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Thread: Anyone recognise this Radiator please

  1. #1
    Automated Home Jr Member
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    Default Anyone recognise this Radiator please

    rsz_rad.jpg

    Hi
    Anyone recognise the attached radiator picture as I would like to know make/model so I could to find out its heat output? actually its not a radiator because it pulls air through the grill then circuates the warmer air via convection

    Many thanks

    Mick
    Last edited by Mickjohn; 20th January 2018 at 03:35 PM.

  2. #2
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    I can’t answer your question but on the subject of radiators, as I am sure someone with the knowledge and expertise will be rushing in to reply, is there a type of water filled radiator that is the best to have? I have a couple that need to be replaced, installed by the original builder 20 years ago, and not really adequate to warm the room up quickly. They do the job but slowly and the lady of the house grumbles that those rooms are cold (they are not for me but one must not argue!). They are single panel radiators at present. Some advice on the most efficient/best would be appreciated.

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    Quote Originally Posted by G4RHL View Post
    Some advice on the most efficient/best would be appreciated.
    All radiators are 100% efficient. All of the heat lost by the water goes into heating the room.

    Different designs of radiator will extract more heat from the water depending on their surface area and whether they have convector fins. I am not recommending any particular supplier, but this stockist has a useful site that tabulates the available radiators and their heat output. The design output in Watts is stated on that site for a standard temperature drop of 28oC (50oF). This link is for three types of radiator with: a single panel with convector fins (type 11); a double panel with one set of convector fins (type 21); and a double panel with two sets of convector fins (one set on each panel) (type 22).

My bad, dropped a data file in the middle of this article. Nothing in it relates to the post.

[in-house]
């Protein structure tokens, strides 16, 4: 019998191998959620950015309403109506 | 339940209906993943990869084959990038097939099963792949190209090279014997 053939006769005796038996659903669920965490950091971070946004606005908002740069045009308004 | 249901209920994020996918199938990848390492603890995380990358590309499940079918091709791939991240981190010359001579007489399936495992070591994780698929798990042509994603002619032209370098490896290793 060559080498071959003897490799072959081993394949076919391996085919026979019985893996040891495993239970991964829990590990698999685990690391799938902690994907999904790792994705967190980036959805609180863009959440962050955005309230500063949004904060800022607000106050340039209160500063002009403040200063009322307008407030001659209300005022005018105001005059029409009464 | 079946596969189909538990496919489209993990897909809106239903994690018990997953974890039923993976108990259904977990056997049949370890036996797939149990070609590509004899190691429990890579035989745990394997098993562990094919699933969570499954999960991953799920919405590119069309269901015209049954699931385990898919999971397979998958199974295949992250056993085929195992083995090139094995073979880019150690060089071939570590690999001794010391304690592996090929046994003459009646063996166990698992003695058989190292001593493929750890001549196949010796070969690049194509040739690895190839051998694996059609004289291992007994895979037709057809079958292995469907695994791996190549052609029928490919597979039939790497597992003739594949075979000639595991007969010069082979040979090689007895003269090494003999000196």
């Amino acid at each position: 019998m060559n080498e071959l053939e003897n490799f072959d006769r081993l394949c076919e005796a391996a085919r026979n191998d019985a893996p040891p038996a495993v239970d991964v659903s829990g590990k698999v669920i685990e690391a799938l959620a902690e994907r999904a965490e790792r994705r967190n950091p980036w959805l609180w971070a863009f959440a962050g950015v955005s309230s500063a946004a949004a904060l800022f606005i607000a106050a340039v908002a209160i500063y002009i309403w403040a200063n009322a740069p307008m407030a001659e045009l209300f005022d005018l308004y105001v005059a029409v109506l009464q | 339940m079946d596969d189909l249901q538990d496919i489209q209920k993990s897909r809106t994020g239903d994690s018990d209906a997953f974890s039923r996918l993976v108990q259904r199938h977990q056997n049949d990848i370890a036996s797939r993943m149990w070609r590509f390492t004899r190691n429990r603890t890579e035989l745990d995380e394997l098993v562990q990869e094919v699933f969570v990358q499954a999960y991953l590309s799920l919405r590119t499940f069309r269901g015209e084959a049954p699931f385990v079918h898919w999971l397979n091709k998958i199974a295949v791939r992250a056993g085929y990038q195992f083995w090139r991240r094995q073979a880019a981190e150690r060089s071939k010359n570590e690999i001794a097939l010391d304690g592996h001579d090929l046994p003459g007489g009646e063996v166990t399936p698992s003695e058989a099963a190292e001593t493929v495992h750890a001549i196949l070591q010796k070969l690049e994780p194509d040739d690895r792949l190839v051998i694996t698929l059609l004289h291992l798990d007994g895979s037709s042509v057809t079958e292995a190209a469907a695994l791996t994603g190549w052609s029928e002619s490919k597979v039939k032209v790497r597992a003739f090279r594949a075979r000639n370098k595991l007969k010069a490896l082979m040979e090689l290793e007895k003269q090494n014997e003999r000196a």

https://www.traderadiators.com/acata...diators-1.html

    Decide how much heat you want and how much wall space you have, then you pay your money and take your choice.
    Last edited by Edinburgh2000; 23rd January 2018 at 04:00 PM.

  4. #4
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    Quote Originally Posted by Mickjohn View Post
    rsz_rad.jpg

    Hi
    Anyone recognise the attached radiator picture as I would like to know make/model so I could to find out its heat output? actually its not a radiator because it pulls air through the grill then circuates the warmer air via convection

    Many thanks

    Mick
    My grandfather has the same radiators however they were fitted some 35+years ago and we can't remember the name of them. They were meant to be more efficient however I don't think they're any better than a standard radiator.

  5. #5
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    mtmcgavock
    Thank you for reply mine too were installed about the same time

    Mick

  6. #6
    Automated Home Guru MichaelD's Avatar
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    I just installed a radiator in a new bay window, and went for one that looked nice, which meant it is almost 3m wide, so its about 50% bigger than the room needs. My thinking is that it will warm the room really quickly, and then EvoHome will throttle it back to a setting that maintains the required temperature. That seems to be how it is working during this current cold weather.

  7. #7
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    Quote Originally Posted by Edinburgh2000 View Post
    All radiators are 100% efficient. All of the heat lost by the water goes into heating the room.

    Different designs of radiator will extract more heat from the water depending on their surface area and whether they have convector fins. I am not recommending any particular supplier, but this stockist has a useful site that tabulates the available radiators and their heat output. The design output in Watts is stated on that site for a standard temperature drop of 28oC (50oF). This link is for three types of radiator with: a single panel with convector fins (type 11); a double panel with one set of convector fins (type 12); and a double panel with two sets of convector fins (one set on each panel) (type 22).

    https://www.traderadiators.com/acata...diators-1.html

    Decide how much heat you want and how much wall space you have, then you pay your money and take your choice.